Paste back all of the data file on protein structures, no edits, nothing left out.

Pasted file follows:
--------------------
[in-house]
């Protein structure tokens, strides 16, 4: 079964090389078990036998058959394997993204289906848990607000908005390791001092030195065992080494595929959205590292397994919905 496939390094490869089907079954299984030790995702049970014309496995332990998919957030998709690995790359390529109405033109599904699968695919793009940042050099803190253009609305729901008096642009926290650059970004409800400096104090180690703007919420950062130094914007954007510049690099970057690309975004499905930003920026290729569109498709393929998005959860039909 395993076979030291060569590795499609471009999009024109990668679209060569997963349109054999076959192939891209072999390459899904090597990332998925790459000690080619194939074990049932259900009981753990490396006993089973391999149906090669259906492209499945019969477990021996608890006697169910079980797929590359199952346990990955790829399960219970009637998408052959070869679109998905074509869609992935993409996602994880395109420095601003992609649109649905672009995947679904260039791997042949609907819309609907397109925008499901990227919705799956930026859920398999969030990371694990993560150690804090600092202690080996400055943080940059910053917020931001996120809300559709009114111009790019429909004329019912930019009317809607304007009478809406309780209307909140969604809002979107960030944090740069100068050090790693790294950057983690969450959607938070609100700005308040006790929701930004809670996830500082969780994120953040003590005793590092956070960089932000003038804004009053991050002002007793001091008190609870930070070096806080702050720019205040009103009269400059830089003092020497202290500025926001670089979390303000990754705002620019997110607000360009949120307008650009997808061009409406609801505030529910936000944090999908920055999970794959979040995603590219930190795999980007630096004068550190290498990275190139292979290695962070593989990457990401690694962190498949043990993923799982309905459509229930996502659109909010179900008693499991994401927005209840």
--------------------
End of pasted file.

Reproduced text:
[in-house]
């Protein structure tokens, strides 16, 4: 079964090389078990036998058959394997993204289906848990607000908005390791001092030195065992080494595929959205590292397994919905 496939390094490869089907079954299984030790995702049970014309496995332990998919957030998709690995790359390529109405033109599904699968695919793009940042050099803190253009609305729901008096642009926290650059970004409800400096104090180690703007919420950062130094914007954007510049690099970057690309975004499905930003920026290729569109498709393929998005959860039909 395993076979030291060569590795499609471009999009024109990668679209060569997963349109054999076959192939891209072999390459899904090597990332998925790459000690080619194939074990049932259900009981753990490396006993089973391999149906090669259906492209499945019969477990021996608890006697169910079980797929590359199952346990990955790829399960219970009637998408052959070869679109998905074509869609992935993409996602994880395109420095601003992609649109649905672009995947679904260039791997042949609907819309609907397109925008499901990227919705799956930026859920398999969030990371694990993560150690804090600092202690080996400055943080940059910053917020931001996120809300559709009114111009790019429909004329019912930019009317809607304007009478809406309780209307909140969604809002979107960030944090740069100068050090790693790294950057983690969450959607938070609100700005308040006790929701930004809670996830500082969780994120953040003590005793590092956070960089932000003038804004009053991050002002007793001091008190609870930070070096806080702050720019205040009103009269400059830089003092020497202290500025926001670089979390303000990754705002620019997110607000360009949120307008650009997808061009409406609801505030529910936000944090999908920055999970794959979040995603590219930190795999980007630096004068550190290498990275190139292979290695962070593989990457990401690694962190498949043990993923799982309905459509229930996502659109909010179900008693499991994401927005209840």